22 February 2024

Consequences Of Breach Of Class Warranties In A Hull & Machinery Claim – Supreme Court Of India

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The Supreme Court of India[in the case Hind Offshore Pvt Ltd V. IFFCO ...
India Insurance
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The Supreme Court of India1 in the case Hind Offshore Pvt Ltd V. IFFCO -Tokio General Insurance Co Ltd considered whether non-disclosure of a Hull and Machinery damage to Classification Society would entitle the H&M insurer to reject a subsequent H&M Claim on the premise that vessel of was not in class as the Insured had not disclosed the earlier incident to the Classification Society.

Brief Facts:

Hind Offshore (Insured) bareboat chartered M.V. Sea Panther from the owners, Astron Equities SA. The Insured took out an annual H&M policy covering various risks including perils of the sea. The H&M policy was subject to the vessel possessing a class warranty.

First Incident: On voyage from Singapore to Mumbai, the vessel sustained main port engine damage. The surveyor opined that crank shafts and connecting rods were beyond repair. Considering the wait time for replacement of crank shafts, temporary repairs were carried out.

In the meantime, H&M policy was renewed with an annual renewal. The vessel was classed with ABS after due inspection.

Second Incident and claim of the Insured: On voyage from Mumbai to SLQ Complex, Mumbai, the vessel collided with a Tugboat. As a result of the collision, the vessel sank with cargo onboard. The Insured made a claim for total loss of the vessel and cargo under the H&M Policy.

Repudiation of the claim by the Insurer:

The Insurer repudiated the claim on the ground that vessel was not in class on the date of the second incident as the Insured had not informed the classification society of the first incident. The Certificate of Class would not remain valid for non-compliance of the warranty requirement.

Challenge before the judicial forum.

The Insured filed a consumer complaint before National Consumer Forum for loss of vessel, loss of earnings and loss of interest. The National Consumer Forum dismissed the Complaint. The Insured appealed before the Supreme Court of India. The Insured challenged the repudiation of the claim on the following grounds (amongst others):

i. There was no withdrawal, suspension or cancellation of the Class by ABS and in the absence thereof, the same cannot and could not be presumed to have been automatic.

ii. Class Certificate issued by the ABS was after a rigorous physical inspection of the vessel and its machinery that was conducted by ABS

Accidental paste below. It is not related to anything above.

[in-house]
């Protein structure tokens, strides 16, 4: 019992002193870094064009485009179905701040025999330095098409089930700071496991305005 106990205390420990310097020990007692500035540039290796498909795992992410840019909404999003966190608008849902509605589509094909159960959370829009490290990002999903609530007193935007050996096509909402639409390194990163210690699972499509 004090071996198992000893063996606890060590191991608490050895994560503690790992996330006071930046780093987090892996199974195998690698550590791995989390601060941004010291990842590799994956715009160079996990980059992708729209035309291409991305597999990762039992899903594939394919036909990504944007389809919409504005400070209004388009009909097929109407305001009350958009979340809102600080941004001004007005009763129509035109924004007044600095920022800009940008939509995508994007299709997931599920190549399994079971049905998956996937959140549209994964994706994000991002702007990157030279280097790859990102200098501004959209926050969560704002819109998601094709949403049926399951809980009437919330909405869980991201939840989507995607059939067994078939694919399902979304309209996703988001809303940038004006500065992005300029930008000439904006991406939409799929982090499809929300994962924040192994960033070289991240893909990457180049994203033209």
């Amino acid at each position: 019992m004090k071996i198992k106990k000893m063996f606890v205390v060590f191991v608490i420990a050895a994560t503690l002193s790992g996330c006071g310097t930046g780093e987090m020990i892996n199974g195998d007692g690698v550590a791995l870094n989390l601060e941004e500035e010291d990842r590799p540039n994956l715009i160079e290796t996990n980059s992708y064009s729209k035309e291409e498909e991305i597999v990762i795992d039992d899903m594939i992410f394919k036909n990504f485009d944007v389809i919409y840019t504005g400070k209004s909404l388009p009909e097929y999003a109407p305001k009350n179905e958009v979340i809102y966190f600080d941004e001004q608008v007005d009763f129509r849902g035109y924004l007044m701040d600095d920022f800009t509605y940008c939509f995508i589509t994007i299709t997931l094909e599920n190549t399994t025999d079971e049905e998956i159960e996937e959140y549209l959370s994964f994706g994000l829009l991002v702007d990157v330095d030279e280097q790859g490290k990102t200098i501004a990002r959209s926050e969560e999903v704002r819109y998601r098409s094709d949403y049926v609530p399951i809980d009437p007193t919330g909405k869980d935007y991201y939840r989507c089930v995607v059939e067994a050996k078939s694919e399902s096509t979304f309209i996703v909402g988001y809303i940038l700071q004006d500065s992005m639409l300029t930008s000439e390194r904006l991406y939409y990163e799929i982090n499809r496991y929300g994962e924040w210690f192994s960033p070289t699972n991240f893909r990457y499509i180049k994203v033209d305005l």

iii. there was no breach of class warranty insofar as there were neither any recommendations, requirements or restrictions imposed by ABS relating to unseaworthiness to be complied with by the Insured

iv.The Insured complied with all statutory requirements relating to the seaworthiness of the vessel.

Decision of the Supreme Court of India (SCI):

The SCI confirmed the order of the National Consumer Forum and dismissed the appeal of the Insured on the following main grounds:

i. In a time policy, there is no implied warranty that the ship shall be seaworthy at any stage but where with the privity of the Insured, the ship is sent to sea in an unseaworthy state, the insurer is not liable for any loss attributable to unseaworthiness. It is in that light, the Classification Certificate assumes relevance with reference to the manner in which it was obtained. In view of the warranty requirement, the Insured is expected to bring to the notice of the Classification Society the shortcomings or the defects if any, before the issue of such Class Certificate since the insurance coverage to be provided by the insurer is based on such Class Certificate which is assumed to have been issued by the Classification Society after keeping in view all aspects including the defects if any brought to their notice.

ii. It is in that light the provisions extracted above becomes relevant as to the circumstance under which the Class will be suspended and the Certificate of Classification will become invalid in the circumstances stated therein, which also refers to such suspension and invalidation, if any damage, failure or deterioration repair has not been completed as recommended.

iii. The appellant has not established that the defects were brought to the notice of the Classifi cation Society and thereafter the certificate had been obtained. In such a situation when it is subsequently noticed that these defects were not intimated and the warranty class had not been complied, the Classification Certificate would automatically become invalid.


The SCI has taken the correct approach in dismissing the Appeal of the Insured. This is a case where the Insured did not (for reasons best known to the Insured) inform the classification society of the first incident. This first incident would result in the vessels class being withdrawn. The Insured ought to have informed classification society of the first incident and got the vessel classed after following the recommendations of classification society (if any).

The case highlights the importance of following due process in addressing marine incident rather than allowing commercial exigencies to run the operation of the vessel.


1. 2023 SCC ONLINE SC 966, 2023 INSC 697

The content of this article is intended to provide a general guide to the subject matter. Specialist advice should be sought about your specific circumstances.

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